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“Stop denying the undeniable”

18 August 2005

“Stop denying the undeniable” Grey Power tells Government

“The government has been short-changing married superannuitants by almost $230 a year, which is not only breaking the promise made in 2001, but is also in violation of the Superannuation Act 2001,” says Grey Power Federation Board member Don Robertson of Palmerston North. Mr Robertson is also chair of Grey Power’s Superannuation and Taxation committee.

“What’s worse,” Mr Robertson says, “the highest ranking members of Cabinet keep denying any underpayment, in spite of the publicly available facts and figures. The Government needs to stop denying the undeniable.”

New Zealand Superannuation is set with a base minimum level of 65 per cent of the net average ordinary time weekly wage paid to married couples. Single superannuitants living alone receive 65 per cent of the married couples rate.

Earlier this month, a private petition presented to Parliament by a member of Grey Power asked for a catch-up payment to cover the difference between what pensioners receive, and the minimum level required by law. Social Development Minister Steve Maharey rejected the petition as being “incorrect,” saying “the annual average rate since 2000 has never fallen below (the minimum level). If it had,” Mr Maharey said, “the annual adjustment on April first would have brought it back to above 65 per cent.”

“This is completely incorrect,” Mr Robertson says. “The level of superannuation received is almost always below the minimum required. The increased level paid on April first, comes from figures tabulated in December, taking no account of any increase in wages or the Consumer Price Index during the first quarter of the year, so by the time any increase is actually received, wages and prices have outpaced the amount of the adjustment.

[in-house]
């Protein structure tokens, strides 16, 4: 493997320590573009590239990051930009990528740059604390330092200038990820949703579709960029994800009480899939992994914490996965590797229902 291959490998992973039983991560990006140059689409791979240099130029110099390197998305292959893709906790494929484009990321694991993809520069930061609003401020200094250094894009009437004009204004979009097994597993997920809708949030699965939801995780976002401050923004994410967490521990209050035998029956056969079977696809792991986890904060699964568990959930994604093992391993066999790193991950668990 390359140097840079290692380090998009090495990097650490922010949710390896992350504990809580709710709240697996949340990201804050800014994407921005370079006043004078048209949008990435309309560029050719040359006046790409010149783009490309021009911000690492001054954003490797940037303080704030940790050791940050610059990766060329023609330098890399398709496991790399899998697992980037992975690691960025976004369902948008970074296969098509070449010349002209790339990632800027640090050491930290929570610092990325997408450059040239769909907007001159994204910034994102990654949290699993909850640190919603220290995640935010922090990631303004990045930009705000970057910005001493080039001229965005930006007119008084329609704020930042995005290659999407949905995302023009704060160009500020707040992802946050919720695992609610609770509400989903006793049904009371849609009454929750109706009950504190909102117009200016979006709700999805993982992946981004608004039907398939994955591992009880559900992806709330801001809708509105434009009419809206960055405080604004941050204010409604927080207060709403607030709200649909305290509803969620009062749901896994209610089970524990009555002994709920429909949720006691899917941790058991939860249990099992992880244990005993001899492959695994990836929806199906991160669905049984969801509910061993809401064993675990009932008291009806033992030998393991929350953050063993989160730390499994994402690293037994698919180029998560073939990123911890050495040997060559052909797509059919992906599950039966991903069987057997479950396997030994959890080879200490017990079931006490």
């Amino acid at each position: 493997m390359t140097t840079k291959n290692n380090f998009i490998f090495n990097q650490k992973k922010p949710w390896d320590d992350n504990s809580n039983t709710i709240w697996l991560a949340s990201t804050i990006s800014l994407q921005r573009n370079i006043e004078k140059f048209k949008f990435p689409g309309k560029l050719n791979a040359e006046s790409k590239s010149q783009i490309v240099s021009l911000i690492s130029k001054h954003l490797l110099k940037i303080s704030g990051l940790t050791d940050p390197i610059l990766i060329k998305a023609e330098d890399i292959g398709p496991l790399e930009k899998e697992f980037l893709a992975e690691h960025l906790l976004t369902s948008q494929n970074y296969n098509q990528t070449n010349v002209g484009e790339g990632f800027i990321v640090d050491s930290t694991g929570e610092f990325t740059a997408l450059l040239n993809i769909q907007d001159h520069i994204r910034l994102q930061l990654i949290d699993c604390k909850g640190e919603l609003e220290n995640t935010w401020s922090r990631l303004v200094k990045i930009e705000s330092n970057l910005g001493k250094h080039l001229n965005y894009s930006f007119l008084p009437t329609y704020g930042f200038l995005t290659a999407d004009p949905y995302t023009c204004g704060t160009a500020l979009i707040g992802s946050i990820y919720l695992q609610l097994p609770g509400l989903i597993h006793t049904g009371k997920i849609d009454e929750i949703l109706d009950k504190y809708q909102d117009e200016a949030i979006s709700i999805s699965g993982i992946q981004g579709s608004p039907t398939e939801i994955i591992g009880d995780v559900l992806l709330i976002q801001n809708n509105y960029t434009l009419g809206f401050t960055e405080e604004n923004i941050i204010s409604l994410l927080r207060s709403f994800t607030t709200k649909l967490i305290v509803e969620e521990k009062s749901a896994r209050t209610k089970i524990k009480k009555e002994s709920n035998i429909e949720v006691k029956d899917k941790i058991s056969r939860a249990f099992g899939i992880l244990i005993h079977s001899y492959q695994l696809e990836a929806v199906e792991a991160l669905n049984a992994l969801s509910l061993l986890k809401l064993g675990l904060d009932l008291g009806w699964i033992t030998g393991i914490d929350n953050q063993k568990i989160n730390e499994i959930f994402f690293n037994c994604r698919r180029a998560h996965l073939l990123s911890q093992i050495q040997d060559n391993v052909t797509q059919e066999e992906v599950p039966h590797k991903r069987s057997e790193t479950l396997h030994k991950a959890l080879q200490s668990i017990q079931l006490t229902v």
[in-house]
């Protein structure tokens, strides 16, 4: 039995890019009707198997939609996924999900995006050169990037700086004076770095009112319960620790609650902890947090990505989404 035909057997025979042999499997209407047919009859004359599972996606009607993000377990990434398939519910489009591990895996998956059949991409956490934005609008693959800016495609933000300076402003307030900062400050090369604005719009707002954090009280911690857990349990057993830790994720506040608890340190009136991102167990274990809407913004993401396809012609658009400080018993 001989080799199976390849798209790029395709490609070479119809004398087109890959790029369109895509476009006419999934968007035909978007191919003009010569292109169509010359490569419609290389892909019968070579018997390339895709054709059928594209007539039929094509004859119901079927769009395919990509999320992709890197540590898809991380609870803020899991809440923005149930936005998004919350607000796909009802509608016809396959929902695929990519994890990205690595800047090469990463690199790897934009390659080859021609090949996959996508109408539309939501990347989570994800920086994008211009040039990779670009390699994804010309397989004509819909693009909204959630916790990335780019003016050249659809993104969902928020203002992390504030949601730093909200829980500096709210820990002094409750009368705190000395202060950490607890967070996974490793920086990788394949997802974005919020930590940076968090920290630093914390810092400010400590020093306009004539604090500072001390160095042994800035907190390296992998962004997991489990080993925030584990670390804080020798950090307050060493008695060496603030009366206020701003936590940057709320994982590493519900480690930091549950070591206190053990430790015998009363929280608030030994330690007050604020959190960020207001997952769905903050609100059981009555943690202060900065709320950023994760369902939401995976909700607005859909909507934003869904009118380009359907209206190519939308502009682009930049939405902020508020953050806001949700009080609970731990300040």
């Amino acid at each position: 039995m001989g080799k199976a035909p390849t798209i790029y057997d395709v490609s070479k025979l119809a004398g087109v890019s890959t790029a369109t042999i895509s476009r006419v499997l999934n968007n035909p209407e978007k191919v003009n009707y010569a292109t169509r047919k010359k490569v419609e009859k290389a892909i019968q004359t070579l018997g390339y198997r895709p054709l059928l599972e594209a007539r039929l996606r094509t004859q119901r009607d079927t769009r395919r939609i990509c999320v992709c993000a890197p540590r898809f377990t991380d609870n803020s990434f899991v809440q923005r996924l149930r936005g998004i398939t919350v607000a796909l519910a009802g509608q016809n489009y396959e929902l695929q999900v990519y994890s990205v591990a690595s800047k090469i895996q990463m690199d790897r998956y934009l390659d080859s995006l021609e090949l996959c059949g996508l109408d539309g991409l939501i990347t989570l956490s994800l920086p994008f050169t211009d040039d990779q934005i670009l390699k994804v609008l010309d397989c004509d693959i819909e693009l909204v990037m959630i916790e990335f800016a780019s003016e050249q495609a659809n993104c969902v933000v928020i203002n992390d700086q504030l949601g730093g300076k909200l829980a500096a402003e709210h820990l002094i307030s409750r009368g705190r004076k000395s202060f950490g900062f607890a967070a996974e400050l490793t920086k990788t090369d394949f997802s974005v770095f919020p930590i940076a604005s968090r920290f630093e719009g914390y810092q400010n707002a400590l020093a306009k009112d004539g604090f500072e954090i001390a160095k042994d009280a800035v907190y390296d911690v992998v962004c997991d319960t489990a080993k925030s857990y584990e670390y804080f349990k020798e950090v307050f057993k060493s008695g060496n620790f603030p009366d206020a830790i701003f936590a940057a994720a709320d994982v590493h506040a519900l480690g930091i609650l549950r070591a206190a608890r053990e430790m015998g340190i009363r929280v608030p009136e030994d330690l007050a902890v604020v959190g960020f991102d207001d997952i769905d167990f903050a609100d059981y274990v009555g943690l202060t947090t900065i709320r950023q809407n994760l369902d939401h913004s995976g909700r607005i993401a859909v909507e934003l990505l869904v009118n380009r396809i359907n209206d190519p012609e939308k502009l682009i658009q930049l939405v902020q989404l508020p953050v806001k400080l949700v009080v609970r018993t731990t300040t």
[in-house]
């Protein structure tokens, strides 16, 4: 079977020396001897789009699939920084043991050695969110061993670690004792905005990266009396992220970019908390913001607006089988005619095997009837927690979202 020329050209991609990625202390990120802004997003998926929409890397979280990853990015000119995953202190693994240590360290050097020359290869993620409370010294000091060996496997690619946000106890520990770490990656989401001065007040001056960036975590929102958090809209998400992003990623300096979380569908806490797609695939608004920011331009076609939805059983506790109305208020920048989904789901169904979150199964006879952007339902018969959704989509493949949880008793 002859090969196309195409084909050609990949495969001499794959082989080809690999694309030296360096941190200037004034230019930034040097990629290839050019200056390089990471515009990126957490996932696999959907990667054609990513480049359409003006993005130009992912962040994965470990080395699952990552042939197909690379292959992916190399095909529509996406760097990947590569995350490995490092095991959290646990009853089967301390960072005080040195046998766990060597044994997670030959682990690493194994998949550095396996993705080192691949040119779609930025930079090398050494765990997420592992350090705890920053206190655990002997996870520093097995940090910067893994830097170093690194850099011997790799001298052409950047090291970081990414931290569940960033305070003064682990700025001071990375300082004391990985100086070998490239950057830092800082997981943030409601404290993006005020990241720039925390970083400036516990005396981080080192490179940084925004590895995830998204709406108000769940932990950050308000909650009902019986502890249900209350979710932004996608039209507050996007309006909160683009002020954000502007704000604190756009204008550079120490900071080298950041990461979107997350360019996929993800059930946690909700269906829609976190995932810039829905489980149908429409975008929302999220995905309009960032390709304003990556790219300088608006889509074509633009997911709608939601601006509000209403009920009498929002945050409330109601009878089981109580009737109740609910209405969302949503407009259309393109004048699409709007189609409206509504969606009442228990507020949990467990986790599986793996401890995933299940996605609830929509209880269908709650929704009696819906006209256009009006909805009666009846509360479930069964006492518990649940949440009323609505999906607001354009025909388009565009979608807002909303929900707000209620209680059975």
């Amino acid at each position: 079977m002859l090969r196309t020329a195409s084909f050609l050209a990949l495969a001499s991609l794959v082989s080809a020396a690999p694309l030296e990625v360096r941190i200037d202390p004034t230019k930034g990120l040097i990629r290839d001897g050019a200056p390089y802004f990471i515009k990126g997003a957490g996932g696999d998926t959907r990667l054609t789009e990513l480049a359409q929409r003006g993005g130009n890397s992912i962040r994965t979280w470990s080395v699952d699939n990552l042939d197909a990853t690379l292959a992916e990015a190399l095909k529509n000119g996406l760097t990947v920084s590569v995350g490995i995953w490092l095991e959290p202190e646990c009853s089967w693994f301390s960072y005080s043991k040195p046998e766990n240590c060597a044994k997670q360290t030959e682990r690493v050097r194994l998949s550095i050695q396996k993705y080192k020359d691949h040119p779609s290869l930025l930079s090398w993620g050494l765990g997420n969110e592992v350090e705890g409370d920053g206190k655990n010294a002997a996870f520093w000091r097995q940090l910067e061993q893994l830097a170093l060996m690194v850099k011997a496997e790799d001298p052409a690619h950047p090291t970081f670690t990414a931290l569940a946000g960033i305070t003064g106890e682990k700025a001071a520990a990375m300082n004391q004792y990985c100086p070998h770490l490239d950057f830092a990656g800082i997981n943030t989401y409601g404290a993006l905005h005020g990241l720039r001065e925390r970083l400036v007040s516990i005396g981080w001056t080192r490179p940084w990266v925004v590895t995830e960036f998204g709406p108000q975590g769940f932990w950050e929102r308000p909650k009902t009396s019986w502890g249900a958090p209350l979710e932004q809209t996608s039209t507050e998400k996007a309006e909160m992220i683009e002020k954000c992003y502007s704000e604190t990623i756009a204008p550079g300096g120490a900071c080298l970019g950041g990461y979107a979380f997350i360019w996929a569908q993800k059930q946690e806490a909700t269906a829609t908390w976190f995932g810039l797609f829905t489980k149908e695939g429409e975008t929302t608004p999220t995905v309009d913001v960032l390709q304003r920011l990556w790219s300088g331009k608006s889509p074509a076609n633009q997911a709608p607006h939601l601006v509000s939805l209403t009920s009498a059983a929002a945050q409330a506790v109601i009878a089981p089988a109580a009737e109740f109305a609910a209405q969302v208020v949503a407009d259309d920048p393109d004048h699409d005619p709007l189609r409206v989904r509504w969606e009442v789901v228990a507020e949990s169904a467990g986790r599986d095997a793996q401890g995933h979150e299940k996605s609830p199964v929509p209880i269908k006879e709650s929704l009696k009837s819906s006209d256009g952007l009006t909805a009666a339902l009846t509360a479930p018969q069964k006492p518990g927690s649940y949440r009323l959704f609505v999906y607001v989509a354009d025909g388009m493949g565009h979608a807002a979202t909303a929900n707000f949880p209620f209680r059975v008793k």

“More recently, wages have been rising faster than the CPI, which again, keeps superannuation even further below the promised 65 per cent. Grey Power members have pointed out these anomalies personally to Senior Citizens Minister Ruth Dyson, and even Prime Minister Helen Clark both of whom abruptly dismissed our concern.”

“This is strange,” says Don Robertson, “given Finance Minister Michael Cullen grudgingly accepted superannuation could at times drop below the minimum level. The only real remedy is for the Government to compensate what is both legally and morally overdue.

“Grey Power is not asking for any more money than has already been promised. But the missing $230 a year could go a long way toward paying the power bill during winter.”

The rate of superannuation and especially any default in payment is one of the two major concerns of Grey Power members. The other is the cost and regulation of energy.

Grey Power maintains neutrality during the election campaign, but responds with support and information that affect its members. Boasting more than 90,000 active members, NZ Grey Power is recognised as a leading support organization for many of the three-quarters of a million retired New Zealanders.

ENDS

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